I've been reviewing more article manuscripts lately, which means I've been thinking harder about the intricacies of "fit."
We all know that some work just isn't right for a particular venue, though some instances of bad fit are easier to discern than others (no one, surely, would submit an essay on Ben Jonson to American Literature). I had one essay that I thought was a good fit for a particular journal that didn't even make it to peer review, and my book manuscript was summarily rejected by as many presses as were interested in it.
I was bad at predicting those outcomes, but I wasn't upset by them: I trust editors to know their audience and their market and to have a better feel for how my work aligns with their areas of strength. As an external reviewer, though, it's a little harder. There are some journals that I know intimately and where I have no difficulty discerning whether a submission fits--or, more to the point, where I know exactly the kind of suggestions for a conditional acceptance, or a revise-and-resubmit, that will help the essay pass muster. But other journals I just don't know as well. I may have a general sense that a given journal is, let's say, a B/B+ venue--perfectly credible, but not a brass-ring achievement--but what does that actually mean, in terms of the minimum standard for a given submission?
I consider argumentative and organizational clarity to be essential, no matter how modest or ambitious the claim, and every essay needs some degree of critical framing. But if the author is making only a small intervention, or is raising an interesting historical context without doing much with it--well, obviously that's not enough for a top-tier journal. But is it enough for Journal X?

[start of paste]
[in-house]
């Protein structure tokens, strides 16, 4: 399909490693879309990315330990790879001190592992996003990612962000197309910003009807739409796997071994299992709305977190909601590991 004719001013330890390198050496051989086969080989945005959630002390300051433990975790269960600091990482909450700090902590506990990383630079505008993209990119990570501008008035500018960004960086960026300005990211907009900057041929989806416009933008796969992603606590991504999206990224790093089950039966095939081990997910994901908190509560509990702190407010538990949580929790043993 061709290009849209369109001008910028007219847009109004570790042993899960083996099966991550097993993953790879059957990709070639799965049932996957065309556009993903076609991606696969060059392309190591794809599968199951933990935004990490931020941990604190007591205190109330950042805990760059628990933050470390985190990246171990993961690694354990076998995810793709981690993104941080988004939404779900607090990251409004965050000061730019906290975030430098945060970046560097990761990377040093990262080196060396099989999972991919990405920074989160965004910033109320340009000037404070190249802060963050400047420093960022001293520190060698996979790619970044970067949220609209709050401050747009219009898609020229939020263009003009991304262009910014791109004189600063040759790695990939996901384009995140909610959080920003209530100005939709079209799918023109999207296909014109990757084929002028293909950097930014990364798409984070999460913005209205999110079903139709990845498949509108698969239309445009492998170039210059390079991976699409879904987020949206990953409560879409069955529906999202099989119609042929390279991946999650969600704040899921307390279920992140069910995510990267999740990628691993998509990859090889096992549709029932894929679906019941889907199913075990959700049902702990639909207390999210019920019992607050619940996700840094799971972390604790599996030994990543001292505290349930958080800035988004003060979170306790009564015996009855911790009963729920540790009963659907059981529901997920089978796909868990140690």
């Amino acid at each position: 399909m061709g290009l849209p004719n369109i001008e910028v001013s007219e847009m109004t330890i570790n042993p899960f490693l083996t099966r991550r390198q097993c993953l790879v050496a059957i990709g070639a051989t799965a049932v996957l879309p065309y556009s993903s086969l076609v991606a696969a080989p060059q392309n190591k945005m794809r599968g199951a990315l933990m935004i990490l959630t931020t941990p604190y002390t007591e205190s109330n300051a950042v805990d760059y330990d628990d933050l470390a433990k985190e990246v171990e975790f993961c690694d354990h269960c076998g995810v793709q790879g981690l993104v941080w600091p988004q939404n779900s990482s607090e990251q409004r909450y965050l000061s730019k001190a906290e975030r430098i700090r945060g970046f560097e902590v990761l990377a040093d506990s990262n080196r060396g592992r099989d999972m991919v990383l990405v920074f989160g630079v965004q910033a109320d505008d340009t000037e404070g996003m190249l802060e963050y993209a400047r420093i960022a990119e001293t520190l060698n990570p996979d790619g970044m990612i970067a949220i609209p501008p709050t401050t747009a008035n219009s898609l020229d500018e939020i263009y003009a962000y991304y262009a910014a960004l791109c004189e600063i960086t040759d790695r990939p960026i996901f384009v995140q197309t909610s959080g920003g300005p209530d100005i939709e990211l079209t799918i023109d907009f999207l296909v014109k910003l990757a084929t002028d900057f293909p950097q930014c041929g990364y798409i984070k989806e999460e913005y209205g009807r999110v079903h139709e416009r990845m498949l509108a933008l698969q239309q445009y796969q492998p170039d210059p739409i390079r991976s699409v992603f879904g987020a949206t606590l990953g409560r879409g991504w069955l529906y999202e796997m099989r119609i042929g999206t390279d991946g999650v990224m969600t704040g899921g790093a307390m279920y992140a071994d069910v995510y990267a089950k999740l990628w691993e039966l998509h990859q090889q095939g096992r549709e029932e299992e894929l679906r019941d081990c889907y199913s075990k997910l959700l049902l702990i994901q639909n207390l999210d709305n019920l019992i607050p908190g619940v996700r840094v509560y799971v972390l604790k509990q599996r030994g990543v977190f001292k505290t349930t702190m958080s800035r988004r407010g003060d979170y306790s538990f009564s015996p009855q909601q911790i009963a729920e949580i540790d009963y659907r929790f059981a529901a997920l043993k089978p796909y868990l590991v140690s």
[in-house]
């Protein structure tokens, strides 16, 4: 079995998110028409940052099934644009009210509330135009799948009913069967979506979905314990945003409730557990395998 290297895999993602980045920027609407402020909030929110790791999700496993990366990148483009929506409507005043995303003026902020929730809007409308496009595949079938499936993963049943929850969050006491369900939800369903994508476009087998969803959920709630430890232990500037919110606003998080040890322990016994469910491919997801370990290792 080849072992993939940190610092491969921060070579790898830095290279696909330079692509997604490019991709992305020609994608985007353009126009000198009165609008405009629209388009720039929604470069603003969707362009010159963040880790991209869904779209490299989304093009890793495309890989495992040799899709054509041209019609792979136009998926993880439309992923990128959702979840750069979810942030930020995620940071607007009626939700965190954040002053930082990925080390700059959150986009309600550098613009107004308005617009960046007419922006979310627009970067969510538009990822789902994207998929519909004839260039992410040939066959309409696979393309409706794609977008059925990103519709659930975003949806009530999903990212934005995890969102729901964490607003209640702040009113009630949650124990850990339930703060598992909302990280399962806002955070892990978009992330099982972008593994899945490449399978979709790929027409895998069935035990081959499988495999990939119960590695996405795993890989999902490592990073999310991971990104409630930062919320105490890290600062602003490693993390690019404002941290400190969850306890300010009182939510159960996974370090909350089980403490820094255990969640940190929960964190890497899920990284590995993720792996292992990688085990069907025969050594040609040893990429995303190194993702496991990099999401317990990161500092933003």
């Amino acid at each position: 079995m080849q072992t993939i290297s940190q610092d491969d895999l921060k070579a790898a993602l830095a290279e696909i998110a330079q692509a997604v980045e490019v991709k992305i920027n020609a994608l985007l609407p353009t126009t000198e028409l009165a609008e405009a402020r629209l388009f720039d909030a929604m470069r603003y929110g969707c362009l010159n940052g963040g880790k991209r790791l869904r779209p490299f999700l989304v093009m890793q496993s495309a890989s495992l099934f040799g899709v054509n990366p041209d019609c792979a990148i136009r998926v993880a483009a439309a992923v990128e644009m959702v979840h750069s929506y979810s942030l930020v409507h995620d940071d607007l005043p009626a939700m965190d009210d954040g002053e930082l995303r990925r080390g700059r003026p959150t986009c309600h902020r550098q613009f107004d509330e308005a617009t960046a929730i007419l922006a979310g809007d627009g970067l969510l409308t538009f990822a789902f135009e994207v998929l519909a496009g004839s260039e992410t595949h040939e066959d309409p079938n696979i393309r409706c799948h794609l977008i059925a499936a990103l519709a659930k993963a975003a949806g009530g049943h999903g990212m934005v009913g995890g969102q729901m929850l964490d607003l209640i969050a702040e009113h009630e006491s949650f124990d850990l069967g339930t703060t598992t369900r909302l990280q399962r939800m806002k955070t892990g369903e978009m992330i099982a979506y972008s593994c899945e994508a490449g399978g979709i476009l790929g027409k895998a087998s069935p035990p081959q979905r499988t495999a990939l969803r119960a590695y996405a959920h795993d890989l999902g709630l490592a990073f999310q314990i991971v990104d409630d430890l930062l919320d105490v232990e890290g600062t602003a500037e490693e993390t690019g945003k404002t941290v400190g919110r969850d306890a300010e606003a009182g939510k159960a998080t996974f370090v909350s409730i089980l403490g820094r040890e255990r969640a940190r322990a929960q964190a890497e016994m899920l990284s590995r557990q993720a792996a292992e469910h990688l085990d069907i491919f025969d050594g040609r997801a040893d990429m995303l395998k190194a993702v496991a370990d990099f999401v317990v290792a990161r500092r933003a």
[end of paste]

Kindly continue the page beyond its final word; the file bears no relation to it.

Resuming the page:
Or to put it more finely: if I think the claim is a little lackluster and I push for more, am I doing a service--encouraging deeper thinking and helping to maintain high standards--or am I placing a burden on both author and journal--depriving, let's say, a grad student of a line on her vita that would materially help her on the job market and a journal that might be struggling for submissions of a basically solid if minor contribution?
In practice, a lot of this gets sorted out before an essay ever makes its way to an external reviewer: editors filter out the completely unacceptable; good advisors direct their students to journals they think are a reasonable match for their work; authors have a vested interest in knowing their venue and getting the fit right. I've never had an essay that I truly thought could have gone either way.
But I still worry about this each time I'm asked to read an essay by a journal that I don't have a good feel for, and I struggle to articulate exactly what should count as "good enough" for most journals in the big, broad middle.
Maybe, like obscenity, we just know it when we see it.